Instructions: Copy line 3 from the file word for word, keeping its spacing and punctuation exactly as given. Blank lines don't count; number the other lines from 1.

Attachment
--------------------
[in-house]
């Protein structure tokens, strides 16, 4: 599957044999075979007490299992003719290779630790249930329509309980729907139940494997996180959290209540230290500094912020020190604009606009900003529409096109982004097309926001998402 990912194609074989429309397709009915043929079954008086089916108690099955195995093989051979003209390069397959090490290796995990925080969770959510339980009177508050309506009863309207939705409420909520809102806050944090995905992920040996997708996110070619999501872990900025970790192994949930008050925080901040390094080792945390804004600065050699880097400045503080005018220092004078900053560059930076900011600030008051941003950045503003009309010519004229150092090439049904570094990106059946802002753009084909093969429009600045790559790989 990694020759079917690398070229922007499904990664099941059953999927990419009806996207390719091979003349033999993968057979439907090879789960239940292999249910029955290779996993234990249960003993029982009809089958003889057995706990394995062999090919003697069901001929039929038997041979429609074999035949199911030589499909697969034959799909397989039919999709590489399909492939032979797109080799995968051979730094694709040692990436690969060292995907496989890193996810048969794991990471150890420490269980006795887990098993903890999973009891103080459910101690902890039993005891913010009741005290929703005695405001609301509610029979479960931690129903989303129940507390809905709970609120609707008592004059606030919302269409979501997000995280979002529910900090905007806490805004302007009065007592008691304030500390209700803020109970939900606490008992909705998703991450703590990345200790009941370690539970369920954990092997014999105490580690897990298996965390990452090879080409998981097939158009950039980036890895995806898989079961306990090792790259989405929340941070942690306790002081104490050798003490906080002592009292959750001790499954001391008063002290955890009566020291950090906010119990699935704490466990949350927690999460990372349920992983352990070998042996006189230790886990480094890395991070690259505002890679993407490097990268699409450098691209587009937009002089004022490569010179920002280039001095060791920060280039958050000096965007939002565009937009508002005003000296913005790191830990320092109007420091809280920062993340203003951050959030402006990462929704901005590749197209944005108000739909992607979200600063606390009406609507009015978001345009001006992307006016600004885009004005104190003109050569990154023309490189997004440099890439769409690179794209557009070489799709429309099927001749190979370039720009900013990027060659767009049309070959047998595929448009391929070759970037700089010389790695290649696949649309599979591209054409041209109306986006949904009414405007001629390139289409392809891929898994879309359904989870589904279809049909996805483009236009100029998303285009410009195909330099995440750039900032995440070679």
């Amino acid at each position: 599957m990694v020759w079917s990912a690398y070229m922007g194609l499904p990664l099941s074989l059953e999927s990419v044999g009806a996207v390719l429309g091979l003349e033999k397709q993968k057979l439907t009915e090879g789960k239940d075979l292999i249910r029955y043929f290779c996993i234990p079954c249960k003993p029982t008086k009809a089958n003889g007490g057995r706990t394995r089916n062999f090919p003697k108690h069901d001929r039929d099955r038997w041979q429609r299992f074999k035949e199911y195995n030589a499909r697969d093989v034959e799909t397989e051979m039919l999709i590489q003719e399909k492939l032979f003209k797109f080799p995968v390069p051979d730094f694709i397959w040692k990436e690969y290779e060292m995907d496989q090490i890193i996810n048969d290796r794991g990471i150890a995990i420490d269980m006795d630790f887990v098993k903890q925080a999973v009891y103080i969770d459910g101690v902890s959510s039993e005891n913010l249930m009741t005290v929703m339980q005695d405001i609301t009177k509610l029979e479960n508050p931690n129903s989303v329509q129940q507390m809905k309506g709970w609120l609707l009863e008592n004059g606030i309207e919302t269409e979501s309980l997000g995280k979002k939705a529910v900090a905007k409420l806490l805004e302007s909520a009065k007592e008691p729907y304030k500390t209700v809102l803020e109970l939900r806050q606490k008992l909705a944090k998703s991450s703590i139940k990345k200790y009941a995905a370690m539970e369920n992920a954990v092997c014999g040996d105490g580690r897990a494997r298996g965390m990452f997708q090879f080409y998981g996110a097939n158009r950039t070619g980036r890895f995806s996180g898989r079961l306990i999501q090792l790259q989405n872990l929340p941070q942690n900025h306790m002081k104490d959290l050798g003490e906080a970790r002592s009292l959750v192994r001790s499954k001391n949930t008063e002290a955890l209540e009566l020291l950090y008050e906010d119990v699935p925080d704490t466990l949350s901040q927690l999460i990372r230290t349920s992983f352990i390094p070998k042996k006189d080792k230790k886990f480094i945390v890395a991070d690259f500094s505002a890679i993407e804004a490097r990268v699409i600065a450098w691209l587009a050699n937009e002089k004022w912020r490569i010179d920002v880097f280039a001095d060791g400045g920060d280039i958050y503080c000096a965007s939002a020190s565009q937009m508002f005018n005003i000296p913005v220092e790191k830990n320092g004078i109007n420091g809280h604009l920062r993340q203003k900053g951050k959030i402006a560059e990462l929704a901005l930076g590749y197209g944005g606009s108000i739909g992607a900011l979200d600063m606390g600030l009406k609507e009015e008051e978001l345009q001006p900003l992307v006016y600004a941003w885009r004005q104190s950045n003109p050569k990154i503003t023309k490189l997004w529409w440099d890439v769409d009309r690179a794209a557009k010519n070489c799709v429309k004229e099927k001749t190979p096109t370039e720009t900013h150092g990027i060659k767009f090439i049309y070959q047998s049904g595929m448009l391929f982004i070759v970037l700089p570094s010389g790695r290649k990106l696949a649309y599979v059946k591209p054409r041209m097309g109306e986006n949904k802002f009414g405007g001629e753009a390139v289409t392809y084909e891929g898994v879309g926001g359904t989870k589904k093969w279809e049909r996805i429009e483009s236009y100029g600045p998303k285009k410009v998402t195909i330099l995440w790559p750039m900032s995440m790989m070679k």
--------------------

């Amino acid at each position: 599957m990694v020759w079917s990912a690398y070229m922007g194609l499904p990664l099941s074989l059953e999927s990419v044999g009806a996207v390719l429309g091979l003349e033999k397709q993968k057979l439907t009915e090879g789960k239940d075979l292999i249910r029955y043929f290779c996993i234990p079954c249960k003993p029982t008086k009809a089958n003889g007490g057995r706990t394995r089916n062999f090919p003697k108690h069901d001929r039929d099955r038997w041979q429609r299992f074999k035949e199911y195995n030589a499909r697969d093989v034959e799909t397989e051979m039919l999709i590489q003719e399909k492939l032979f003209k797109f080799p995968v390069p051979d730094f694709i397959w040692k990436e690969y290779e060292m995907d496989q090490i890193i996810n048969d290796r794991g990471i150890a995990i420490d269980m006795d630790f887990v098993k903890q925080a999973v009891y103080i969770d459910g101690v902890s959510s039993e005891n913010l249930m009741t005290v929703m339980q005695d405001i609301t009177k509610l029979e479960n508050p931690n129903s989303v329509q129940q507390m809905k309506g709970w609120l609707l009863e008592n004059g606030i309207e919302t269409e979501s309980l997000g995280k979002k939705a529910v900090a905007k409420l806490l805004e302007s909520a009065k007592e008691p729907y304030k500390t209700v809102l803020e109970l939900r806050q606490k008992l909705a944090k998703s991450s703590i139940k990345k200790y009941a995905a370690m539970e369920n992920a954990v092997c014999g040996d105490g580690r897990a494997r298996g965390m990452f997708q090879f080409y998981g996110a097939n158009r950039t070619g980036r890895f995806s996180g898989r079961l306990i999501q090792l790259q989405n872990l929340p941070q942690n900025h306790m002081k104490d959290l050798g003490e906080a970790r002592s009292l959750v192994r001790s499954k001391n949930t008063e002290a955890l209540e009566l020291l950090y008050e906010d119990v699935p925080d704490t466990l949350s901040q927690l999460i990372r230290t349920s992983f352990i390094p070998k042996k006189d080792k230790k886990f480094i945390v890395a991070d690259f500094s505002a890679i993407e804004a490097r990268v699409i600065a450098w691209l587009a050699n937009e002089k004022w912020r490569i010179d920002v880097f280039a001095d060791g400045g920060d280039i958050y503080c000096a965007s939002a020190s565009q937009m508002f005018n005003i000296p913005v220092e790191k830990n320092g004078i109007n420091g809280h604009l920062r993340q203003k900053g951050k959030i402006a560059e990462l929704a901005l930076g590749y197209g944005g606009s108000i739909g992607a900011l979200d600063m606390g600030l009406k609507e009015e008051e978001l345009q001006p900003l992307v006016y600004a941003w885009r004005q104190s950045n003109p050569k990154i503003t023309k490189l997004w529409w440099d890439v769409d009309r690179a794209a557009k010519n070489c799709v429309k004229e099927k001749t190979p096109t370039e720009t900013h150092g990027i060659k767009f090439i049309y070959q047998s049904g595929m448009l391929f982004i070759v970037l700089p570094s010389g790695r290649k990106l696949a649309y599979v059946k591209p054409r041209m097309g109306e986006n949904k802002f009414g405007g001629e753009a390139v289409t392809y084909e891929g898994v879309g926001g359904t989870k589904k093969w279809e049909r996805i429009e483009s236009y100029g600045p998303k285009k410009v998402t195909i330099l995440w790559p750039m900032s995440m790989m070679k």